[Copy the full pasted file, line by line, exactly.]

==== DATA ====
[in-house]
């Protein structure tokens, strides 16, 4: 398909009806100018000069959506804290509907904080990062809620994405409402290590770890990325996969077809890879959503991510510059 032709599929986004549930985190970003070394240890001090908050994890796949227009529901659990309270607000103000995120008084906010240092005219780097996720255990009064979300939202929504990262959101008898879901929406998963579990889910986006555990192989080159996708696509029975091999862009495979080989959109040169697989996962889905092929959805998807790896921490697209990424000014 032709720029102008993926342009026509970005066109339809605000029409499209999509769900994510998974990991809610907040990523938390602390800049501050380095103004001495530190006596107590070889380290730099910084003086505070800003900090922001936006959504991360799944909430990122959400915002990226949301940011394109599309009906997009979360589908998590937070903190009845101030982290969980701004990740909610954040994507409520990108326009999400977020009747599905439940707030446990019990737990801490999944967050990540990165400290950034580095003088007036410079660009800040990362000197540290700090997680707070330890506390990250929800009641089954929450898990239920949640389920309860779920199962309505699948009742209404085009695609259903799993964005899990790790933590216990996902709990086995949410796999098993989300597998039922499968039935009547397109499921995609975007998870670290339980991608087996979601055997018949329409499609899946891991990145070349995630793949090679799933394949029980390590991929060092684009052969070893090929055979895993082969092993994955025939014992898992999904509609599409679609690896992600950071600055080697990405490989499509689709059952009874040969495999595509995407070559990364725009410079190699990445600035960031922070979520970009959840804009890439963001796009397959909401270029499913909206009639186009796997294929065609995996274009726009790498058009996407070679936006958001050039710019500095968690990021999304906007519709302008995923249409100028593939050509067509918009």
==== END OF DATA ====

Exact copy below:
[in-house]
């Protein structure tokens, strides 16, 4: 398909009806100018000069959506804290509907904080990062809620994405409402290590770890990325996969077809890879959503991510510059 032709599929986004549930985190970003070394240890001090908050994890796949227009529901659990309270607000103000995120008084906010240092005219780097996720255990009064979300939202929504990262959101008898879901929406998963579990889910986006555990192989080159996708696509029975091999862009495979080989959109040169697989996962889905092929959805998807790896921490697209990424000014 032709720029102008993926342009026509970005066109339809605000029409499209999509769900994510998974990991809610907040990523938390602390800049501050380095103004001495530190006596107590070889380290730099910084003086505070800003900090922001936006959504991360799944909430990122959400915002990226949301940011394109599309009906997009979360589908998590937070903190009845101030982290969980701004990740909610954040994507409520990108326009999400977020009747599905439940707030446990019990737990801490999944967050990540990165400290950034580095003088007036410079660009800040990362000197540290700090997680707070330890506390990250929800009641089954929450898990239920949640389920309860779920199962309505699948009742209404085009695609259903799993964005899990790790933590216990996902709990086995949410796999098993989300597998039922499968039935009547397109499921995609975007998870670290339980991608087996979601055997018949329409499609899946891991990145070349995630793949090679799933394949029980390590991929060092684009052969070893090929055979895993082969092993994955025939014992898992999904509609599409679609690896992600950071600055080697990405490989499509689709059952009874040969495999595509995407070559990364725009410079190699990445600035960031922070979520970009959840804009890439963001796009397959909401270029499913909206009639186009796997294929065609995996274009726009790498058009996407070679936006958001050039710019500095968690990021999304906007519709302008995923249409100028593939050509067509918009």